16. As a plucky nineteen year old, I was not expecting to have any personal connection to the 1990s game segment but your mentioning of Overblood got me! Gameinformer has had a long-running series called Super Replay (an offshoot of their standard Replay) where they play through entire classic games. Overblood was one of the first Super Replays of theirs I watched, way back in 2010, and also one of the first lets-play style videos I ever watched. This video series also introduced me to history’s greatest monster, Dan Ryckert ( and the whole editorial staff of the magazine at the time. It also, circuitously, helped me get into games media and discussions and helped me learn more about the history of the medium.

    Never forget Pipo.

  17. I know you guys are more accustomed to being corrected by sports nerds, but as a giant heavy metal geek, I have to tell that Scream Bloody Gore was the debut album by Death, not an album by Helloween.

    Death were an influential extreme metal band, and pioneers of (surprise!) Of the death metal subgenre. While Scream Bloody Gore is a bit immature, their later records are classics as they began to introduce progressive and melodic elements.

  18. I have to admit that hearing you guys talk about the Chipmunks Adventure was probably my favorite part of the episode. I believe I’m only a couple years younger than Chris and so it resonates well with me because I watched that movie so many times as young boy. The story is decent enough at best but the music and that was incredible. Admittedly when Chris kept talking about diamond dolls, I was drawing a blank and couldn’t think of what the song was for the life of me. So when they played it at the end of the segment, I freaked out and instantly remembered all the words to it. Good call man, good call. I would join you guys for the Monday night movie if my wife did not surprise me last night with tickets to WWE raw. Definitely will be there in spirit though

  19. Pirates of the Caribbean: At Worlds End is the only movie I have ever fallen asleep to in the theater before. I had gone with a group of friends where none of us were particularly invested in the films but all decided to dress up as pirates for fun, except for one friend who donned a Mickey Mouse Fantasia starry wizard hat and proceeded to attempt to order tickets for the new Harry Potter film at the ticket counter. I remember as the credits were rolling being shaken awake by my friend, wiping drool off the side of my face, standing up, and about a king size buckets worth of popcorn and straw wrappers spilling off my lap from my friends tossing popcorn and trash at me while I was sleeping.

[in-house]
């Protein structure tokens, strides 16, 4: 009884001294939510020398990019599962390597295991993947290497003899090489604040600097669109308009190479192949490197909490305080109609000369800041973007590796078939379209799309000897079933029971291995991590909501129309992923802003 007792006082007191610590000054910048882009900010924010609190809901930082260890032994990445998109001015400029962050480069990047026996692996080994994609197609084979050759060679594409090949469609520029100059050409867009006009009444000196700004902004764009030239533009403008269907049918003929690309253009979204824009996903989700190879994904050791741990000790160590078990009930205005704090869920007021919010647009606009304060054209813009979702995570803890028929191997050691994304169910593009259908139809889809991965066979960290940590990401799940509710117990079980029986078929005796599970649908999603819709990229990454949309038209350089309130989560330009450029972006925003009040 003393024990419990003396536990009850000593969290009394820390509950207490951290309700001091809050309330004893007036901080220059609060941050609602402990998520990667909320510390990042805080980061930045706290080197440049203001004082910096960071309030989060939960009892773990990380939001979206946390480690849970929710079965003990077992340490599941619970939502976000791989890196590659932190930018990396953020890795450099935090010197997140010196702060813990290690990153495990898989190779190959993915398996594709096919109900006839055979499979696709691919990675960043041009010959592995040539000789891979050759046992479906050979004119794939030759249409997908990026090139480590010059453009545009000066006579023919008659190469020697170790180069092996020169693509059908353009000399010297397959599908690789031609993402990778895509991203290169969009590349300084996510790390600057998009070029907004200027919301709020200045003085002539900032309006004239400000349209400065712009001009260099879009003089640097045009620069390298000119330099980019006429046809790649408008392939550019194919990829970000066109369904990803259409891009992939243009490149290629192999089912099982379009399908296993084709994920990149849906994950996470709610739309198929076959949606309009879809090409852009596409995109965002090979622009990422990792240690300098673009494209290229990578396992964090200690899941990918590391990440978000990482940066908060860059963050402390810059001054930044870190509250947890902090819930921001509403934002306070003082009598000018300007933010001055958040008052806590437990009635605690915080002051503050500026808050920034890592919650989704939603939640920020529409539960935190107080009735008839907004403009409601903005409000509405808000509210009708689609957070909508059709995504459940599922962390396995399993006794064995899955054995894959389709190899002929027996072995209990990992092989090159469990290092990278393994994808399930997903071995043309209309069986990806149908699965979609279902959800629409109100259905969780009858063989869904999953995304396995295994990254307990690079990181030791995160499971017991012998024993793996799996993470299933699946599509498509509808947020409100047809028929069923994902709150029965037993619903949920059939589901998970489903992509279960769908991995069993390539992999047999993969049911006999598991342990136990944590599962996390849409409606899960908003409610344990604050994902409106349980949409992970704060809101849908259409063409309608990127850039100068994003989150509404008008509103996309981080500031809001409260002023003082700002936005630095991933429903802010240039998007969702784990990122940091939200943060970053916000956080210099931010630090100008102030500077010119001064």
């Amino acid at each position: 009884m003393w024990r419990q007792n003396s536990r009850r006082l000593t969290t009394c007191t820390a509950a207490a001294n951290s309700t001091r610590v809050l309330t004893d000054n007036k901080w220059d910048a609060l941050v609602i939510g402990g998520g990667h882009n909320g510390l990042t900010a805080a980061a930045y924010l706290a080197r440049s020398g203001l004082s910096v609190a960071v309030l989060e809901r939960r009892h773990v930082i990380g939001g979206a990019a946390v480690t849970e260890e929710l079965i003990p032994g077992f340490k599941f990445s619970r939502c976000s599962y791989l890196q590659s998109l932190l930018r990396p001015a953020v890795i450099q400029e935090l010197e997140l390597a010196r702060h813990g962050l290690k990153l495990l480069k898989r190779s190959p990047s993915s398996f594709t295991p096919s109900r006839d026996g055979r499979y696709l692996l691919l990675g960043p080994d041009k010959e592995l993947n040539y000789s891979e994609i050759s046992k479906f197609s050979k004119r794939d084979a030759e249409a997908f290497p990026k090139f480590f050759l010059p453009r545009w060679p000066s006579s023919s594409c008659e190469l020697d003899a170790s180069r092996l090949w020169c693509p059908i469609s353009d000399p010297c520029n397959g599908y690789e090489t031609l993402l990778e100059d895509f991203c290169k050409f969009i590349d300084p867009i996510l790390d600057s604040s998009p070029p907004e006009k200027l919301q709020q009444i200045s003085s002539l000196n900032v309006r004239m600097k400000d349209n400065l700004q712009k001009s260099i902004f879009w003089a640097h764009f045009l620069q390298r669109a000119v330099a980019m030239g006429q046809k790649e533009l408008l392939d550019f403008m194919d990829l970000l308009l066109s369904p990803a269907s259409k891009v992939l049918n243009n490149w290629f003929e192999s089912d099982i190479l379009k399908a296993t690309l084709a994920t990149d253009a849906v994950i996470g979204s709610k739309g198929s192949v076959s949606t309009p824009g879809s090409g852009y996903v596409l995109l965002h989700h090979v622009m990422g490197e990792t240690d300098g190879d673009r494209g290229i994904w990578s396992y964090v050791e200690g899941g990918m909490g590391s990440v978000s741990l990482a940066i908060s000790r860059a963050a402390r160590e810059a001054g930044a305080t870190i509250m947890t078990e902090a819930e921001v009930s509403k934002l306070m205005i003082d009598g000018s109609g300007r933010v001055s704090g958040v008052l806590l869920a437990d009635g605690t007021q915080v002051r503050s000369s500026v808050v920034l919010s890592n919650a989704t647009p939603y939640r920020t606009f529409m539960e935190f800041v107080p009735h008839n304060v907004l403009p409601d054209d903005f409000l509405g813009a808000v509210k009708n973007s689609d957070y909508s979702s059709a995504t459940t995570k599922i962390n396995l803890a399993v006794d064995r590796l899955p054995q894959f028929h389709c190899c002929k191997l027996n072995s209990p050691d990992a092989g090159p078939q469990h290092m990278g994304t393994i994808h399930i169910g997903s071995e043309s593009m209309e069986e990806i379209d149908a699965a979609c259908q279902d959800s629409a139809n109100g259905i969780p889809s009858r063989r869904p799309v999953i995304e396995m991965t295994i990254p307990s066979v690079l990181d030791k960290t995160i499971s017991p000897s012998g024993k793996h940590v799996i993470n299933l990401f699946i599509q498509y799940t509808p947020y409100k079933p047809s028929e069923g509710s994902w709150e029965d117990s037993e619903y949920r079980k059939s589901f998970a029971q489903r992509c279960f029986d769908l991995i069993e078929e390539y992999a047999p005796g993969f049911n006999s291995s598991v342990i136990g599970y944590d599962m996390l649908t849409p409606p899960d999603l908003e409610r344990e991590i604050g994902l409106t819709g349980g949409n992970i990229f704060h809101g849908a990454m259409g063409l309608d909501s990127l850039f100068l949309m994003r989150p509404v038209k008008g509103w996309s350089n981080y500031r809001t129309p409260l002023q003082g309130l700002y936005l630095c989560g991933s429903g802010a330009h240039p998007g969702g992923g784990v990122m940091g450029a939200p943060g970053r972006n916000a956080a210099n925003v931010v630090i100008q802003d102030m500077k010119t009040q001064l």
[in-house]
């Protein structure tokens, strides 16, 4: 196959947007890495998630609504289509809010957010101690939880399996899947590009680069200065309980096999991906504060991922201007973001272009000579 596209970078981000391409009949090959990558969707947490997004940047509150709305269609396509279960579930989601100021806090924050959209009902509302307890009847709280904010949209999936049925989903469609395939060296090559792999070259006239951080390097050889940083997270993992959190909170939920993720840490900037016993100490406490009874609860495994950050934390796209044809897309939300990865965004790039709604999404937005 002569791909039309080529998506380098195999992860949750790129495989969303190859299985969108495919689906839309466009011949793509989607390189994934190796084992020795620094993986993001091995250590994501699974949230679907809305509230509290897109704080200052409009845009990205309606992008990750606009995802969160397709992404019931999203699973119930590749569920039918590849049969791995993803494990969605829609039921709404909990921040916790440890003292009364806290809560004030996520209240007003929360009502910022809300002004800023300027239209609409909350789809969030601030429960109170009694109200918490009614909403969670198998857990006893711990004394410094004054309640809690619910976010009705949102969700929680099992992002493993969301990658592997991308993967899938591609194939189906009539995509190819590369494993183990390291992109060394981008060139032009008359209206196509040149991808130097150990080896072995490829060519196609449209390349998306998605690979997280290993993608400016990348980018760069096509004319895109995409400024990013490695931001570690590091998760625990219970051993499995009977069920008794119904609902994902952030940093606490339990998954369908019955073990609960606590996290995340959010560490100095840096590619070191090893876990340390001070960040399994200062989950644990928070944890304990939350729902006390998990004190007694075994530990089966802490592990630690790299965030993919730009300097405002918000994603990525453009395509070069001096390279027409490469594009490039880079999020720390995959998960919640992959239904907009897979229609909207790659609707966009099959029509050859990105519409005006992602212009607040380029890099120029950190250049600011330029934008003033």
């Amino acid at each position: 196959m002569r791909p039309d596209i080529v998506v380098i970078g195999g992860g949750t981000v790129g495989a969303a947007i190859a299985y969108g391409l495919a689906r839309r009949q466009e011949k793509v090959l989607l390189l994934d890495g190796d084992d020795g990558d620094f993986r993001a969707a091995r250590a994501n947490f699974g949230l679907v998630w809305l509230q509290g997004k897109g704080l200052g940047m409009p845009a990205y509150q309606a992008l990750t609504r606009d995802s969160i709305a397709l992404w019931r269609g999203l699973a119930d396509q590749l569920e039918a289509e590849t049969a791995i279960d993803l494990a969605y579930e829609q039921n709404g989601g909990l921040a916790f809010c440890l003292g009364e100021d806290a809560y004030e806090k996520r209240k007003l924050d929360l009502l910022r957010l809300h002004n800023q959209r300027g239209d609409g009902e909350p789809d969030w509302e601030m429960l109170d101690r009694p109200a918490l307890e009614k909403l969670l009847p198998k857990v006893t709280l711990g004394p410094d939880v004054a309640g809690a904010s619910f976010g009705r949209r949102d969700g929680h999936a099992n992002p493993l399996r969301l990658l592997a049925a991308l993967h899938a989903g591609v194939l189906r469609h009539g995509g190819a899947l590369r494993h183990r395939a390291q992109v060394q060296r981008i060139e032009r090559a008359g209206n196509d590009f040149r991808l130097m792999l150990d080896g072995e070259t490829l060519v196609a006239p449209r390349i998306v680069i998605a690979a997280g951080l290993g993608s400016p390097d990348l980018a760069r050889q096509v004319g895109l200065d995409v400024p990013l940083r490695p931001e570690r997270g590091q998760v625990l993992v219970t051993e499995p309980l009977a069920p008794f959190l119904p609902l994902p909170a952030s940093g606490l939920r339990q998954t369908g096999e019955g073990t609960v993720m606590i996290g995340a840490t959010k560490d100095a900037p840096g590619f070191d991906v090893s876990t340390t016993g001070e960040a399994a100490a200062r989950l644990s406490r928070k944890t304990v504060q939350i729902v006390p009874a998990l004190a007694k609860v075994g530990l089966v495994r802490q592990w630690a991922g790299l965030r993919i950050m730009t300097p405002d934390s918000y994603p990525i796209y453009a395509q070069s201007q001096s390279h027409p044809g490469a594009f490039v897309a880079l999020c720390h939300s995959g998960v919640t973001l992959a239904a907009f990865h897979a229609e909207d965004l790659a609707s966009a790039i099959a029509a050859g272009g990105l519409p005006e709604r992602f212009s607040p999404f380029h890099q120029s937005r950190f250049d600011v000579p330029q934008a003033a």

20. An additional little known fact about Ross Bagdasarian of Chipmunks fame is that he was the composer and pianist in Alfred Hitchcock’s Rear Window.
    I love the show with flashbacks of pieces of my past and really enjoy Diana’s Classic Corner.
    Keep it coming.

  21. One, no one should say they love Roseanne the person. The show was significant and often excellent, and Roseanne herself is a very funny comedian. But she’s horribly racist and transphobic, and I am NOT looking forward to the series reboot under her guidance.

    Two, I’ll kind of defend Pirates of the Caribbean: At World’s End, but only in so far as I feel like it and Dead Man’s Chest should NOT have been separate movies. Unlike Diana, I really like the epic pirate fantasy take, as much of a shift as it is from the excellent first movie. But there was only enough content for ONE sequel, not two. But Disney got greedy and did The Hobbit thing before The Hobbit ever did it and artificially split it up into multiple films, padding it out with bullshit to justify it. Dead Man’s Chest is so ungodly boring because it distracts itself with pointless action sequences, and At World’s End can’t seem to focus on any of its myriad subplots. But I think there’s a great movie between the two, and would love for someone to take it on as an editing project. A single 2-2.5 hour movie out of the 5+ hours of content is possible.

  22. I’ve had a running theory that Addicted to Love and Lost World are the reason that Austin Powers got so much word-of-mouth. A handful of buddies and I all have the same date story: We took dates to the movies, we argued over watching Addicted to Love (a chick flick) or Lost World (an action movie), so we compromised and saw Austin Powers instead. That way, nobody wins. I could see that being a nationwide phenomenon: dudes wanted to see the new Jurassic Park, and they ABSOLUTELY didn’t want to see the new Meg Ryan vehicle, and Austin Powers was there to pick up the pieces.

  23. Also, I had a friend go on an MTV reality show – it was not Pimp My Ride, but he got to talk to some of the PAs that worked on Pimp My Ride, and the whole thing was staged. Those kids never owned those cars to begin with, and they never got to keep anything at the end. They were paid amateur actors, and the cars used for the show were part of an advertising portfolio for West Coast Customs. The original idea WAS to make the show exactly what it seems, but the taxes and insurance that those kids would have to pay for those cars would bankrupt them.
    I won’t go into his story about the show he WAS on – I’ll keep that story for when Dave inevitably brings it up on a future episode.